Every Day Is A New Day

Diana Ross

Motown, 1999

http://www.dianaross.de

REVIEW BY: Mark Millan

ORIGINALLY PUBLISHED: 08/19/2009

I love Diana Ross; she’s beautiful, glamorous, soulful, charismatic…I could go on, but let’s just say that I adore her and leave it at that.  Her recording career has been frustrating to say the least, though. After breaking from the confines of Motown, Ross signed a lucrative deal (even by today’s standards) with RCA and took complete control of her career.  She set up her own company and went on to demand executive producer status on all of her albums.  This, of course, meant that for Miss Ross, her output at times was patchy and self-obsessed (Ross from 1983), and even a return to Motown and Nile Rodgers producing couldn’t lift her game (Workin’ Overtime anyone?).

Throughout the ‘90s, Ross relied on mainly compilations and box-sets to keep her flame burning.  There were moments of brilliance, namely 1993’s Stolen Moments live set and, of all things, a wonderful Christmas album with A Very Special Season released the following year. Her penultimate original album, Take Me Higher, received terrible reviews and although I didn’t think it too bad at all, it’s not great.  That brings us to her last album of original material, Every Day Is A New Day, released ten years ago.

Let’s start with a couple of positives; the cover and booklet featured shots of Ross looking as ravishing as ever, and her voice by this time had matured to a beautiful, deeper, sexier instrument than it had been known for. Gone were the slightly whiny tones that were evident when she reached for high notes; here she sounds cool, assured, and soulful. A cavalcade of writers and producers were assembled to introduce her into the new millennium, and although they did successfully update her sound, the old saying about too many cooks comes to mind by the time this one is even halfway done. my_heart_sings_the_harmony_web_ad_alt_250

The disc opens on a high note with a cover of “He Lives In You” from The Lion King.  Ross delivers a great vocal performance and the track is given the anthemic treatment it deserves.  Next up is a run-of-the-mill R&B love song, “Love Is All That Matters;” even the title is a cliché and the lyric, written by Diane Warren, is no better.“Until We Meet Again” fares much better, if not just for Ross’ touching delivery of a lyric that at the time was obviously close to her heart (at the time, she was in the process of a divorce she did not want from her mountaineering shipping magnate husband Arne Naess Jr.).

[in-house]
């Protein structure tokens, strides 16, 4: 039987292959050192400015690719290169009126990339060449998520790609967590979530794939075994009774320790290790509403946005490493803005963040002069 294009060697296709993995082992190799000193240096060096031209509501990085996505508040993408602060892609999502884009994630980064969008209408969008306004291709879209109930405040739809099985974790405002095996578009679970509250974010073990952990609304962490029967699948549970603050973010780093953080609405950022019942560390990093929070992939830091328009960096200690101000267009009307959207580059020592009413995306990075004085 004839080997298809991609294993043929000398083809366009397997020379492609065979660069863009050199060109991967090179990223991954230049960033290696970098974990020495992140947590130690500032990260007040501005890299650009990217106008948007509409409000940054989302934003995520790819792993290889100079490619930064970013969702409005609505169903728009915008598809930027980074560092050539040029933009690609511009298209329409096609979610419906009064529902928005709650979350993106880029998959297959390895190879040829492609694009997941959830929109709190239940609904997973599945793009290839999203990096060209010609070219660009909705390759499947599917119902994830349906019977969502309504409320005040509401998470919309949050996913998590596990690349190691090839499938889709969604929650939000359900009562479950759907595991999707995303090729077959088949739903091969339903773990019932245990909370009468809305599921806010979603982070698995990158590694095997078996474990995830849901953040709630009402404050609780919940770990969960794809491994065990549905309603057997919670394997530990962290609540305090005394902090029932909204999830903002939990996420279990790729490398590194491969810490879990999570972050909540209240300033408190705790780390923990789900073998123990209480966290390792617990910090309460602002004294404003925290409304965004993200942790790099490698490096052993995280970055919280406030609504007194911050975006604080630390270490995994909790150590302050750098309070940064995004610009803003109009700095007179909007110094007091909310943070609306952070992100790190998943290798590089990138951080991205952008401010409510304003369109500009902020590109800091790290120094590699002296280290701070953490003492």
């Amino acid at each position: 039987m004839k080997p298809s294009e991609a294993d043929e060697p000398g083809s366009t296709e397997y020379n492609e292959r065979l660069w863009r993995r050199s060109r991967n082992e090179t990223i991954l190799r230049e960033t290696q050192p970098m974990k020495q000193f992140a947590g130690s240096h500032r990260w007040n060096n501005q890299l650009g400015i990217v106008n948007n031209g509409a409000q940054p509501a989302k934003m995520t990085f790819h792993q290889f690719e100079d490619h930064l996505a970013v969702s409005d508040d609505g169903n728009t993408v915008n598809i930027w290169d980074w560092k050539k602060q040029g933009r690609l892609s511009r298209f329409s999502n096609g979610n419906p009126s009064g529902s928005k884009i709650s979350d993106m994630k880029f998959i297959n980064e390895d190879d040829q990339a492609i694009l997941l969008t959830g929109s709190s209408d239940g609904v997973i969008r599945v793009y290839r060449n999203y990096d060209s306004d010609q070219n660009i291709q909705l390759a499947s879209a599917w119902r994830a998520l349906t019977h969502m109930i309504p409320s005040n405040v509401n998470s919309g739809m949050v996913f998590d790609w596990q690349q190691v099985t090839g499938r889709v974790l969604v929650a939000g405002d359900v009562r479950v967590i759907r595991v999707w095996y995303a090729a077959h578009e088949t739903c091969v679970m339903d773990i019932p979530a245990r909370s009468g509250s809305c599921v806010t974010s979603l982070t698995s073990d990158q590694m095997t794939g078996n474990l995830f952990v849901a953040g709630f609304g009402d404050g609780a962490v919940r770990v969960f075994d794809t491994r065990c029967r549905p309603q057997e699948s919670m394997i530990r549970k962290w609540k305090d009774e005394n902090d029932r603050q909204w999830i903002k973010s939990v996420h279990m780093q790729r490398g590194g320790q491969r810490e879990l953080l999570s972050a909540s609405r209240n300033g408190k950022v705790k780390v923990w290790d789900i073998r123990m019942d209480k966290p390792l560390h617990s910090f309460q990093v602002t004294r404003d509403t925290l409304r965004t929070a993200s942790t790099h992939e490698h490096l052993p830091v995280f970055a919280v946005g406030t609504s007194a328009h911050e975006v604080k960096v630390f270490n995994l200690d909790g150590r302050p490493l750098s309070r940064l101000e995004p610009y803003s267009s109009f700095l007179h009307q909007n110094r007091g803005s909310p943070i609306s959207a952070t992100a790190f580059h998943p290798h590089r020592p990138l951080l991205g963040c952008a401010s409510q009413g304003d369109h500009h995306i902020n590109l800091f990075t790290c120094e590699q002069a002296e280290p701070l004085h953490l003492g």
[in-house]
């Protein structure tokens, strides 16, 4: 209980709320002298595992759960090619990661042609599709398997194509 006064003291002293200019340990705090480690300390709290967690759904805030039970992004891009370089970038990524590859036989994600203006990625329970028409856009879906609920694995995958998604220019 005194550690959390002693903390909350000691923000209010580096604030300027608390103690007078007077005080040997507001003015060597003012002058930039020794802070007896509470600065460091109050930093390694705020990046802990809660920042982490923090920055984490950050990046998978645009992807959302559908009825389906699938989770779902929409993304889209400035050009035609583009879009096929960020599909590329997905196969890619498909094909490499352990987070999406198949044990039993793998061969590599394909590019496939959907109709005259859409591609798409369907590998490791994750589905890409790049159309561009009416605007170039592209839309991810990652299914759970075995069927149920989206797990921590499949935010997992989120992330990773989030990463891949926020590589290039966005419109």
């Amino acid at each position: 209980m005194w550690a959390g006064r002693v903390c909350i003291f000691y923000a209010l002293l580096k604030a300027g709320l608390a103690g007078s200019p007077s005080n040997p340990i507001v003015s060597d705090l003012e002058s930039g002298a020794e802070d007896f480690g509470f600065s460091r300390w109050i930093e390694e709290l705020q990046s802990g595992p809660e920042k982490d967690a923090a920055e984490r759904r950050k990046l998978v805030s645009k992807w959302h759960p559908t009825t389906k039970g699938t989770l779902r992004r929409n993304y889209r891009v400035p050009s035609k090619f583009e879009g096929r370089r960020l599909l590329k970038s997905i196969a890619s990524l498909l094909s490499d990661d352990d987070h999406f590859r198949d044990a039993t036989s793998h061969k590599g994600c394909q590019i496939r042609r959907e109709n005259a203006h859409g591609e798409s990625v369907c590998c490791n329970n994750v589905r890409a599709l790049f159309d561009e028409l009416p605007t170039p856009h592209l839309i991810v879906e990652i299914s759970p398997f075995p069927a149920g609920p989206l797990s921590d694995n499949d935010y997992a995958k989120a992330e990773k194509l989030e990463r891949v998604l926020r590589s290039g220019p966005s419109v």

“Got To Be Free” again laments the pain of an unwanted but necessary separation. It takes a couple of plays to warm to this one, but it gets the job done in the end. The theme remains the same for “Not Over You Yet,” which is definitely the album’s strongest and most focused track. The remix of it became a top ten hit in the UK, and Ross once again delivers a heartfelt reading of the personalized lyric, “You were the first who ever brought me out / Showed me what life and love was all about / Gave me things that I never need / You’re in my thoughts, my every dream.”

But it’s here the album takes a nosedive in the taste stakes that it never fully recovers from.  “So They Say” and the title-track sucks whatever life and class that the team has developed up to this point away in one fell swoop. They are cliché-ridden, boring, lifeless R&B songs that should have never made it passed the demo stage.

“Sugarfree” is an uber-cool track that is let down by yet another lost love lyric; even Ross herself sounds like she’s had enough by this point. It seems as though Ross went out of her way to let the world know that the love of her life fell out of love with her and traded her in for a younger model.  Yes, it’s sad, but how many songs do we need to remind us?

Ross collaborated with Christopher Ward and Tim Tickner and wrote one of the album’s strongest tracks, “Hope Is An Open Window.” A gospel choir and Ross’s passionate delivery make for a true lost gem.  Finally, some elevation for the spirit is found within the introspective lyric. Maybe Miss Ross should put pen to paper more often. The album closes with a pure disco cover of “Carry On.” A list of divas that haven’t covered this one would certainly be shorter than the list of those who have.  It adds nothing but is a happy note to say goodbye with.

So there it is, a for the most part a heartbreaking, morbid account of Diana Ross’s divorce.  Too many sad, flat songs killed what had the potential to be a fantastic record. Following Naess’ death in 2004 (a result of a mountain climbing accident) Ross called him the love of her life and lamented how she still deeply she still cared for him. One listen to this and there’s no doubting it. The only problem is while this disc no doubt acted as therapy for her, we are left with yet another patchy release from a true legend that is just not good enough.

Rating: C+

User Rating: B


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